Maybe it’s the absolute joy, the revival-esque ecstasy on display in the packed arena that sets me off looking for where the wool might be coming down over my eyes.

The lights click off for the second song, “The Ties That Bind,” opening track from this tour’s namesake album, The River. This tour is of the mettle-testing sort wherein the band vows to play an entire album from their past, running through every track—in original order—whether they have aged like wine or like milk. Fortunately, there seems to be more of the former, an impressive feat considering the double-album’s 80+ minute girth (the drowsy, balladic “Point Blank” is the milkiest, and marks a moment when the crowd collectively refers to their phones to see just how far down The River we’ve drifted). This seems another thing that only Springsteen can get away with, as his fans know they’ll still get 90+ minutes of extra-River material after the band has made good on their oath—still plenty of time for the old standbys.

In the standard concert darkness, the most noticeable feature of the crowd now is the carnally throbbing pit. It has come to light that my mom managed to acquire a lone General Admission ticket around the same time I bought her these seated tickets for Christmas. Realizing she was going to go with me, she tried and failed to resell her ticket, and now points out that her GA ticket was one of the lottery winners that would have permitted her access to the cordoned-off area up front, the epicenter of the crowd’s throb toward which she now looks longingly. Every few songs, Springsteen travels—with stealthy escorts—along some sanctioned circuit of walkway that allows him to gyrate in his black skinny jeans right up on top of those blessed few lottery-winners. I’m clearly depriving my mom of this intimate proximity to The Boss’ crotch and have mixed feelings about it.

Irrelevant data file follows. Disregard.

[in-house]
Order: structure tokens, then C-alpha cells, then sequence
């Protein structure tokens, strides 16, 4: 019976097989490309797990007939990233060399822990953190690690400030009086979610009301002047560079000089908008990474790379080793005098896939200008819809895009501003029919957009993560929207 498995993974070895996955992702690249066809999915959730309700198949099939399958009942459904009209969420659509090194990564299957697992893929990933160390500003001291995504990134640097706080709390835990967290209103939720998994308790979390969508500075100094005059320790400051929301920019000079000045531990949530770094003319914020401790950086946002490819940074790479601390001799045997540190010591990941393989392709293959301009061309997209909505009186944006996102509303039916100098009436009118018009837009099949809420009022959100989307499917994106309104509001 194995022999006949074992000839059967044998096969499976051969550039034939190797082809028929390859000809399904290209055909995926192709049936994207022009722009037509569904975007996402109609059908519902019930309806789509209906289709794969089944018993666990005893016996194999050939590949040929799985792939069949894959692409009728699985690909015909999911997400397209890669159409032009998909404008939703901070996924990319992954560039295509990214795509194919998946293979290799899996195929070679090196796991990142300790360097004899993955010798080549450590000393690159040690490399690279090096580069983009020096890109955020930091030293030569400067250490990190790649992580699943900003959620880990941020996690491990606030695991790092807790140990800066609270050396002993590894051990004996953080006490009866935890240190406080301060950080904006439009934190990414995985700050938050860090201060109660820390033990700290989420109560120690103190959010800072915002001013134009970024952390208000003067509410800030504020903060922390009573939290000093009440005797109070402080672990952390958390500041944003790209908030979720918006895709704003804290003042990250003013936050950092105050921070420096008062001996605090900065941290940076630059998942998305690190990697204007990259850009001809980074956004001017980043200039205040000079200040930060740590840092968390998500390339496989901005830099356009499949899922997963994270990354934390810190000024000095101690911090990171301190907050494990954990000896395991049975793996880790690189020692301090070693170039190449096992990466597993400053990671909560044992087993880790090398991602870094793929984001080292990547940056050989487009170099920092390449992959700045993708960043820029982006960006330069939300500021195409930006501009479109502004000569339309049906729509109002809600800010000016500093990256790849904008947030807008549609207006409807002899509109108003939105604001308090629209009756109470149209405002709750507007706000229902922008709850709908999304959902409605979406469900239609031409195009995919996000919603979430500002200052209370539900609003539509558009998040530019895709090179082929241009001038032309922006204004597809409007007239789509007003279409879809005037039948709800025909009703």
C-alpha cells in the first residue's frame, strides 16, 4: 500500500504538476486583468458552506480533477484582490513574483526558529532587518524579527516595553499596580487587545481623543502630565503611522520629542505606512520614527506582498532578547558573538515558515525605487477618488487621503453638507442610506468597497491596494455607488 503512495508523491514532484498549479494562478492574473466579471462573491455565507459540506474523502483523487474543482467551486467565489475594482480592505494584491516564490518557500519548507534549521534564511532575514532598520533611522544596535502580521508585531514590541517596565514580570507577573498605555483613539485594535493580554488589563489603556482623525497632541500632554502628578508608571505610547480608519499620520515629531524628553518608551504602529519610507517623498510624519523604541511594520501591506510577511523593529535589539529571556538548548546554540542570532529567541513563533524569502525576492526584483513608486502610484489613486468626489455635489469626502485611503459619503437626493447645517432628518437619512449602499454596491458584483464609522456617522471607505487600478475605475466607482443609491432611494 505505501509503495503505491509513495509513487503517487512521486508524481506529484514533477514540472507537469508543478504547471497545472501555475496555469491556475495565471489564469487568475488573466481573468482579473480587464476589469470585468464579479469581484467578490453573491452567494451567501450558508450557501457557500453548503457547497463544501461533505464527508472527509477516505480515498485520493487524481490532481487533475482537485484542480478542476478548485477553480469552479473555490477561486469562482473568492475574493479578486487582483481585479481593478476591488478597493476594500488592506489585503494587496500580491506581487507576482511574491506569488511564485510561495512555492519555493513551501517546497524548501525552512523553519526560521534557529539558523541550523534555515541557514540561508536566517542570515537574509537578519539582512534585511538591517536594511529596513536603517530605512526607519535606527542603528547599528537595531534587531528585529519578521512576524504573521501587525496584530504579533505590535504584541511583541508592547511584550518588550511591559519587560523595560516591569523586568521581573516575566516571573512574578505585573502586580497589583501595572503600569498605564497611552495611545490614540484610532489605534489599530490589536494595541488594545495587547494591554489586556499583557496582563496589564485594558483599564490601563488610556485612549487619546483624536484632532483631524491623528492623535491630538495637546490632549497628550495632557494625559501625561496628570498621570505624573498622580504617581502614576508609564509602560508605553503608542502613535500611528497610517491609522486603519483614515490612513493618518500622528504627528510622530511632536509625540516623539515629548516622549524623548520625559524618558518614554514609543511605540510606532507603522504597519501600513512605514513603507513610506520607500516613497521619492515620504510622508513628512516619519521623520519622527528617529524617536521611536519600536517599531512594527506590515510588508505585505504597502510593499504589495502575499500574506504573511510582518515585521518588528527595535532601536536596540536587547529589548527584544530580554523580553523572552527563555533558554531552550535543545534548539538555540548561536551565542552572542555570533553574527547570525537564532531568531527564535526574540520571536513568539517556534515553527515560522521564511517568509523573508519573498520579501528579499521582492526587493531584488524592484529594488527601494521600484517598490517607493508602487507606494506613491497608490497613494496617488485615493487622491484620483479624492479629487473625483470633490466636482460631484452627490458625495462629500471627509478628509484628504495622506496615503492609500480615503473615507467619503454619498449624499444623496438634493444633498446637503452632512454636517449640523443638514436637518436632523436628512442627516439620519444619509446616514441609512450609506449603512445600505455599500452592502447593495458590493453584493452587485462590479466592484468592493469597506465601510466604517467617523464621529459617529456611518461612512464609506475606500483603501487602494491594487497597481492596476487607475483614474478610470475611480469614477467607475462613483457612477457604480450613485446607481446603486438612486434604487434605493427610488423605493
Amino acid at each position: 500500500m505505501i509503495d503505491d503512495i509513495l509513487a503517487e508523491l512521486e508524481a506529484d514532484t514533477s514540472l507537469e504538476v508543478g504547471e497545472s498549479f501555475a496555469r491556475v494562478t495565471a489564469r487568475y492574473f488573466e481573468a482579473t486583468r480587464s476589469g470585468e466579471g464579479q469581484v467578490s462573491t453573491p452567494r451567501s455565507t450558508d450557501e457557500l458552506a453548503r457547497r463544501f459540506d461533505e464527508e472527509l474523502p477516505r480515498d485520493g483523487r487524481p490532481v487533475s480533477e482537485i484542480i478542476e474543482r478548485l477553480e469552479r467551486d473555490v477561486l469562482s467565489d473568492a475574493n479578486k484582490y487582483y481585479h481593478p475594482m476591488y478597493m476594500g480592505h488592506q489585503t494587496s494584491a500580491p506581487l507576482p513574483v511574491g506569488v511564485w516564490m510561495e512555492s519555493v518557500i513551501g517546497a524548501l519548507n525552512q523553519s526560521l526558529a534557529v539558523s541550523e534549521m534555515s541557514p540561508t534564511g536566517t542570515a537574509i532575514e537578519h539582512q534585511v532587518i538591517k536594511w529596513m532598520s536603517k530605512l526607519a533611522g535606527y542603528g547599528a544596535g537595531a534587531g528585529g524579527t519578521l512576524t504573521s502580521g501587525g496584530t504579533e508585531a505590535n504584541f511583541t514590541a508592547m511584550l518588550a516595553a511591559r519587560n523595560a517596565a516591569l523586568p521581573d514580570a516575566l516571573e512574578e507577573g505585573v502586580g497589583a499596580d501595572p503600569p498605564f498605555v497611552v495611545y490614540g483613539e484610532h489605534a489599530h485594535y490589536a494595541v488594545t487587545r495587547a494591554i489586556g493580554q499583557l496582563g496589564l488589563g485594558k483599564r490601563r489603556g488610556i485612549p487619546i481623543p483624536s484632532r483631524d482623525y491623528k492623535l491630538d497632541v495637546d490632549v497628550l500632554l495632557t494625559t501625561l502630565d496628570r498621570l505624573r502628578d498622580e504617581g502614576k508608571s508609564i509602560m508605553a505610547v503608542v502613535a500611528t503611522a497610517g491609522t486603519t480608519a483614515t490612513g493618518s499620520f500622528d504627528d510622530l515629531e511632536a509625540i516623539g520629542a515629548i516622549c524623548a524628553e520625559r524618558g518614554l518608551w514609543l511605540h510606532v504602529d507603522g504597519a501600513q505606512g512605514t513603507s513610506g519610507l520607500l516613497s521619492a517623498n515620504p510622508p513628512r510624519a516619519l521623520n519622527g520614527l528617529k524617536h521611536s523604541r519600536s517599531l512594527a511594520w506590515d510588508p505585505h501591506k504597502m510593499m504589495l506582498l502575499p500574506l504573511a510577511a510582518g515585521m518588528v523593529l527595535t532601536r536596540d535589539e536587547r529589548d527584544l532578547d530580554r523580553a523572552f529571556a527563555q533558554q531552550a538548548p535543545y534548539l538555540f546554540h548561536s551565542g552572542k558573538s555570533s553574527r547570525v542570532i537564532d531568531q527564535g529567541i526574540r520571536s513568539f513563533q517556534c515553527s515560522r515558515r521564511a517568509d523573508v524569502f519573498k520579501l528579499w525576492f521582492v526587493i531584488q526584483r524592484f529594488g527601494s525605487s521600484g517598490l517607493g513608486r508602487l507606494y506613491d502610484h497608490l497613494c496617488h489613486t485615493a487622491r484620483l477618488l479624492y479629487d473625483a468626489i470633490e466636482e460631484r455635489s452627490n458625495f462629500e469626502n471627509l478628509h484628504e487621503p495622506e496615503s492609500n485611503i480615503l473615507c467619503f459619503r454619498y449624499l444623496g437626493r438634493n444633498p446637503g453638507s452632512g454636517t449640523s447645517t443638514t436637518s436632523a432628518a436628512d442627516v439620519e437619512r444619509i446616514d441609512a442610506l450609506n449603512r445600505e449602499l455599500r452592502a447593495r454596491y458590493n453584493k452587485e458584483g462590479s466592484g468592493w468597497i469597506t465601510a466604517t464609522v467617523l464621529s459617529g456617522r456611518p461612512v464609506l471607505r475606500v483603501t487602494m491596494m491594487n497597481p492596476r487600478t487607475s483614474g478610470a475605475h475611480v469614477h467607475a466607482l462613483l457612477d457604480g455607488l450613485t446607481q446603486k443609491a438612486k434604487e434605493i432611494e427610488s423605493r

But she’s done it all before. For me, this concert is a first, and I definitely feel like an outsider. I’ve only given The River a cursory listen. So I’m trying to pick up certain cues, like the pungent wafts of weed that I assume to be marking songs as fan favorites (though retrospectively I’m wondering if a less-liked song makes for a better lighting-up occasion). I have no trouble picking out the names of tracks, due to Springsteen’s easy cataloguing system (one can tell when he has found a line he likes—and invariably the song’s title—because he repeats it 40-60 times). “Everybody Has a Hungry Heart” will linger in my head long after its melody has been reduced to a simple drone.